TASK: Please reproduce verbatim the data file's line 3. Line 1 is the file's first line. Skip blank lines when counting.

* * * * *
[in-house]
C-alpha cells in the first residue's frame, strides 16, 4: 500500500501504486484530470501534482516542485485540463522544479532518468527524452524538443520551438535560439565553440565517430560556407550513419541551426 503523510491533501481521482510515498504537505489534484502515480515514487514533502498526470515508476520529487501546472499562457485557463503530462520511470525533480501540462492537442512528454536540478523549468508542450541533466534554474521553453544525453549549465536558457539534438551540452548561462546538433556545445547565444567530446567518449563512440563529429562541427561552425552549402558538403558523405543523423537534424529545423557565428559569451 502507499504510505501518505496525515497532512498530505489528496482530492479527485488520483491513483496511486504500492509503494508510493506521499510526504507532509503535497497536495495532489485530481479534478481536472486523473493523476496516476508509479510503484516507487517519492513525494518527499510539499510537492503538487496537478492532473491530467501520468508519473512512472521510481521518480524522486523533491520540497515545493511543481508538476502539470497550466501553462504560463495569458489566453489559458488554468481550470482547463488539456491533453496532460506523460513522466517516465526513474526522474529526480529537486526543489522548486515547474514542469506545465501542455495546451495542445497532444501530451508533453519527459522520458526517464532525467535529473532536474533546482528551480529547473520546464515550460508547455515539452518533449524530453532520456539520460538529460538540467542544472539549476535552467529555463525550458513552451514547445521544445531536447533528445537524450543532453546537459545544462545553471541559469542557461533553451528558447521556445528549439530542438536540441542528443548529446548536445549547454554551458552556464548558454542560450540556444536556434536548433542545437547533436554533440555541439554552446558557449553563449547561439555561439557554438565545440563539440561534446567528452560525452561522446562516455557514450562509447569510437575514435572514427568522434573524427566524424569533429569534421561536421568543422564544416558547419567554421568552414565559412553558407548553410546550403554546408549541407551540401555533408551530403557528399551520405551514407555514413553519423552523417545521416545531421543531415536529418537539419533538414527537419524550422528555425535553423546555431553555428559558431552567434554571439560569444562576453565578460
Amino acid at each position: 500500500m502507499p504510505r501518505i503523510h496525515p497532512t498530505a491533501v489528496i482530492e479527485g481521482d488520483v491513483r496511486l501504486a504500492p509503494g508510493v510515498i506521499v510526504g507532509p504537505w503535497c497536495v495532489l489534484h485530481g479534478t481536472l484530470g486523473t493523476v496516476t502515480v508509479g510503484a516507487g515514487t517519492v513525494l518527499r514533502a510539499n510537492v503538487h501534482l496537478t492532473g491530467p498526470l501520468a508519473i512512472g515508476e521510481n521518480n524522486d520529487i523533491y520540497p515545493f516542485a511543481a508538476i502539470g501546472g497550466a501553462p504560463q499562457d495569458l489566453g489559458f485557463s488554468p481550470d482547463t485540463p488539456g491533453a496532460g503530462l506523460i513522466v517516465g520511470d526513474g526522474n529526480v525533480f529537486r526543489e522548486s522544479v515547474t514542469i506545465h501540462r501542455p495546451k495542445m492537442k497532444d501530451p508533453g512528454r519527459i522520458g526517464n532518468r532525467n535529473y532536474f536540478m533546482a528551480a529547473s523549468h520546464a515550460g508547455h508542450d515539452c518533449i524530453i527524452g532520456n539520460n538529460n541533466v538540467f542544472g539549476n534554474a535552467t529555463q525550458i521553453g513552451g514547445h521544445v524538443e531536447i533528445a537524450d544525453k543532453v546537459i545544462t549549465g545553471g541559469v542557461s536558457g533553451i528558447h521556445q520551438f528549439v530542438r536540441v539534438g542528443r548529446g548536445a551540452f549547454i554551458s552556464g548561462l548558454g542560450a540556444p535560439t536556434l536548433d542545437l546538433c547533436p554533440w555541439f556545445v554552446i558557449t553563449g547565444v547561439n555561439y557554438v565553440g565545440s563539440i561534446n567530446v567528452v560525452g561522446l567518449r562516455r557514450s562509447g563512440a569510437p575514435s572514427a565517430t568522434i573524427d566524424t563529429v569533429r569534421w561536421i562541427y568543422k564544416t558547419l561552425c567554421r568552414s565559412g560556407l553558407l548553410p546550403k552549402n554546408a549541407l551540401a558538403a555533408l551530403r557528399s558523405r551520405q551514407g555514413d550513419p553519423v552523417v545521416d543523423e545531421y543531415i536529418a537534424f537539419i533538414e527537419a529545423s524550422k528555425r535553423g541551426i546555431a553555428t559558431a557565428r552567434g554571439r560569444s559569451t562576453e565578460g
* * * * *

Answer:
Amino acid at each position: 500500500m502507499p504510505r501518505i503523510h496525515p497532512t498530505a491533501v489528496i482530492e479527485g481521482d488520483v491513483r496511486l501504486a504500492p509503494g508510493v510515498i506521499v510526504g507532509p504537505w503535497c497536495v495532489l489534484h485530481g479534478t481536472l484530470g486523473t493523476v496516476t502515480v508509479g510503484a516507487g515514487t517519492v513525494l518527499r514533502a510539499n510537492v503538487h501534482l496537478t492532473g491530467p498526470l501520468a508519473i512512472g515508476e521510481n521518480n524522486d520529487i523533491y520540497p515545493f516542485a511543481a508538476i502539470g501546472g497550466a501553462p504560463q499562457d495569458l489566453g489559458f485557463s488554468p481550470d482547463t485540463p488539456g491533453a496532460g503530462l506523460i513522466v517516465g520511470d526513474g526522474n529526480v525533480f529537486r526543489e522548486s522544479v515547474t514542469i506545465h501540462r501542455p495546451k495542445m492537442k497532444d501530451p508533453g512528454r519527459i522520458g526517464n532518468r532525467n535529473y532536474f536540478m533546482a528551480a529547473s523549468h520546464a515550460g508547455h508542450d515539452c518533449i524530453i527524452g532520456n539520460n538529460n541533466v538540467f542544472g539549476n534554474a535552467t529555463q525550458i521553453g513552451g514547445h521544445v524538443e531536447i533528445a537524450d544525453k543532453v546537459i545544462t549549465g545553471g541559469v542557461s536558457g533553451i528558447h521556445q520551438f528549439v530542438r536540441v539534438g542528443r548529446g548536445a551540452f549547454i554551458s552556464g548561462l548558454g542560450a540556444p535560439t536556434l536548433d542545437l546538433c547533436p554533440w555541439f556545445v554552446i558557449t553563449g547565444v547561439n555561439y557554438v565553440g565545440s563539440i561534446n567530446v567528452v560525452g561522446l567518449r562516455r557514450s562509447g563512440a569510437p575514435s572514427a565517430t568522434i573524427d566524424t563529429v569533429r569534421w561536421i562541427y568543422k564544416t558547419l561552425c567554421r568552414s565559412g560556407l553558407l548553410p546550403k552549402n554546408a549541407l551540401a558538403a555533408l551530403r557528399s558523405r551520405q551514407g555514413d550513419p553519423v552523417v545521416d543523423e545531421y543531415i536529418a537534424f537539419i533538414e527537419a529545423s524550422k528555425r535553423g541551426i546555431a553555428t559558431a557565428r552567434g554571439r560569444s559569451t562576453e565578460g